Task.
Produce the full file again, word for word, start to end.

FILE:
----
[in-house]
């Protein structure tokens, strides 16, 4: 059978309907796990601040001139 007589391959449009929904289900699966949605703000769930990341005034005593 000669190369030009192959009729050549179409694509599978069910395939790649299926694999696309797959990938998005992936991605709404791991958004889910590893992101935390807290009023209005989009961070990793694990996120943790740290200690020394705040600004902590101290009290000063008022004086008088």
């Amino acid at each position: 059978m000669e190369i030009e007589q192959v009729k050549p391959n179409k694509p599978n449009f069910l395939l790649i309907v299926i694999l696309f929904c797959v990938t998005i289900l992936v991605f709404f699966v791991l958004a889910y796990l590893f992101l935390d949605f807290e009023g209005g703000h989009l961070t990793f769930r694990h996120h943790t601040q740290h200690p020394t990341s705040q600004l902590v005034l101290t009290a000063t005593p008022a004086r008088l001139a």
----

[in-house]
């Protein structure tokens, strides 16, 4: 059978309907796990601040001139 007589391959449009929904289900699966949605703000769930990341005034005593 000669190369030009192959009729050549179409694509599978069910395939790649299926694999696309797959990938998005992936991605709404791991958004889910590893992101935390807290009023209005989009961070990793694990996120943790740290200690020394705040600004902590101290009290000063008022004086008088």
């Amino acid at each position: 059978m000669e190369i030009e007589q192959v009729k050549p391959n179409k694509p599978n449009f069910l395939l790649i309907v299926i694999l696309f929904c797959v990938t998005i289900l992936v991605f709404f699966v791991l958004a889910y796990l590893f992101l935390d949605f807290e009023g209005g703000h989009l961070t990793f769930r694990h996120h943790t601040q740290h200690p020394t990341s705040q600004l902590v005034l101290t009290a000063t005593p008022a004086r008088l001139a």